Design of Aerosol Face Masks for Children Using Computerized 3D Face Analysis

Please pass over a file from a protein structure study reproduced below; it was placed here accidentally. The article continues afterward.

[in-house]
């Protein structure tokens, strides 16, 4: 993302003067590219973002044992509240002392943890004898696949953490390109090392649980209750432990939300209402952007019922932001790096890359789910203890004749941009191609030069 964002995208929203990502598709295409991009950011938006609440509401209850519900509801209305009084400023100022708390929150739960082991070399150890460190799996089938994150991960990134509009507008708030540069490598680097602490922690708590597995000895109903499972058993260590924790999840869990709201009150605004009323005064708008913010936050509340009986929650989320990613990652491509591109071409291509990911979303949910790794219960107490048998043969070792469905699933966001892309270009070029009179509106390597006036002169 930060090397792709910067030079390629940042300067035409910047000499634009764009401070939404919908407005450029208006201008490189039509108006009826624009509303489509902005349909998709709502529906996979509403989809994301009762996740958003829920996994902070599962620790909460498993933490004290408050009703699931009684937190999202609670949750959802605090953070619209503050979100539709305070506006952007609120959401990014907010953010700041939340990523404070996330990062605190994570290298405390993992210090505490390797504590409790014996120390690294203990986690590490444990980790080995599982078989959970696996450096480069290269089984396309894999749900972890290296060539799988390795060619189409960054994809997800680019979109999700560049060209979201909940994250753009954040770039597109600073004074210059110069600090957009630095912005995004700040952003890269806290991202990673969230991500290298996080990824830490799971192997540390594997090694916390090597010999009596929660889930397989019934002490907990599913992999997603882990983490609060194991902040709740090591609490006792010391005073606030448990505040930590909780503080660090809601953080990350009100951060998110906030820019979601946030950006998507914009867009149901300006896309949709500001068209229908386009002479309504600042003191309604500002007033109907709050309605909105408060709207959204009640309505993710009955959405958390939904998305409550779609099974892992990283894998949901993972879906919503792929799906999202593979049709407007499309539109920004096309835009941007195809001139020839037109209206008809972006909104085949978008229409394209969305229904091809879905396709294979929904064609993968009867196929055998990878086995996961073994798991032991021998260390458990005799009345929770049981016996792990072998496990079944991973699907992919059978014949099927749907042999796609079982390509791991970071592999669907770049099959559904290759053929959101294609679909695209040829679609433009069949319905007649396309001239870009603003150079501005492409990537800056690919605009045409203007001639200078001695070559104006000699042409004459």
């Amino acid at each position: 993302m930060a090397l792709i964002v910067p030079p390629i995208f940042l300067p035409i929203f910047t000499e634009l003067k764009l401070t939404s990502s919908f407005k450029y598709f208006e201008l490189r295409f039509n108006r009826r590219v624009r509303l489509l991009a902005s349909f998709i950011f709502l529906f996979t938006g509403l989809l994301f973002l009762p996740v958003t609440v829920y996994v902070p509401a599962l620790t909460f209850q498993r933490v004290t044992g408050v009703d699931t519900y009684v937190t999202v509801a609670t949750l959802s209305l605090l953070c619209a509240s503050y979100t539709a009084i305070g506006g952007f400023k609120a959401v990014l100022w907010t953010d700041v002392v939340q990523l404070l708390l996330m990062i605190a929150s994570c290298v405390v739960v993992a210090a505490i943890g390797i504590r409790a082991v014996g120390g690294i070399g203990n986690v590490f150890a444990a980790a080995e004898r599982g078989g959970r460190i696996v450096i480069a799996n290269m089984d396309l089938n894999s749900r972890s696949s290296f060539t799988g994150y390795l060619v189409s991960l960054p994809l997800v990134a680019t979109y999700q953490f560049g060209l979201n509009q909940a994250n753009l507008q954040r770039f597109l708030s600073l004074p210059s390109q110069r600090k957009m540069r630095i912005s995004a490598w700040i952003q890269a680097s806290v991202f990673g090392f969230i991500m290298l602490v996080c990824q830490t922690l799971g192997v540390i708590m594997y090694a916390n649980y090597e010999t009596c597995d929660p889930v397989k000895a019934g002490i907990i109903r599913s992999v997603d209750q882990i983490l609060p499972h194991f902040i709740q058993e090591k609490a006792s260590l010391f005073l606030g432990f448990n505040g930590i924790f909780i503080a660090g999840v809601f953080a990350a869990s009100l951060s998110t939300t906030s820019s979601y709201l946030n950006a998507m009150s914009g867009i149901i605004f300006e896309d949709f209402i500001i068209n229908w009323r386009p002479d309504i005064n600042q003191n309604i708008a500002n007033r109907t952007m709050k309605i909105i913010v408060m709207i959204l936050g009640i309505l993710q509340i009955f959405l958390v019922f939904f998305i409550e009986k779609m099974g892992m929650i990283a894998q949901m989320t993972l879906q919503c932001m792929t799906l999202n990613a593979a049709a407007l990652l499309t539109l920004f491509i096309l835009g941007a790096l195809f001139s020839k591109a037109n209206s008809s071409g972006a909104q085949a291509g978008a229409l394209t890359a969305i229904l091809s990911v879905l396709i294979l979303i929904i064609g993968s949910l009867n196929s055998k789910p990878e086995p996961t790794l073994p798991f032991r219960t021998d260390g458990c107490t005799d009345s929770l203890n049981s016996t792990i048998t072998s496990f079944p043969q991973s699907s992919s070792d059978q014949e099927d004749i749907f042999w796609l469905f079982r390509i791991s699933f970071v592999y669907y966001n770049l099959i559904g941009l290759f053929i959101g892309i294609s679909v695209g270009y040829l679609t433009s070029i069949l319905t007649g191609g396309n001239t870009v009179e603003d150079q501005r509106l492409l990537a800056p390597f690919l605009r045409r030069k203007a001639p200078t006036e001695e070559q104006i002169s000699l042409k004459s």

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BACKGROUND: Aerosol masks were originally developed for adults and downsized for children. Overall fit to minimize dead space and a tight seal are problematic, because children's faces undergo rapid and marked topographic and internal anthropometric changes in their first few months/years of life. Facial three-dimensional (3D) anthropometric data were used to design an optimized pediatric mask. METHODS: Children's faces (n=271, aged 1 month to 4 years) were scanned with 3D technology. Data for the distance from the bridge of the nose to the tip of the chin (H) and the width of the mouth opening (W) were used to categorize the scans into "small," "medium," and "large" "clusters." RESULTS: "Average" masks were developed from each cluster to provide an optimal seal with minimal dead space. The resulting computerized contour, W and H, were used to develop the SootherMask® that enables children, "suckling" on their own pacifier, to keep the mask on their face, mainly by means of subatmospheric pressure. The relatively wide and flexible rim of the mask accommodates variations in facial size within and between clusters. CONCLUSIONS: Unique pediatric face masks were developed based on anthropometric data obtained through computerized 3D face analysis. These masks follow facial contours and gently seal to the child's face, and thus may minimize aerosol leakage and dead space.
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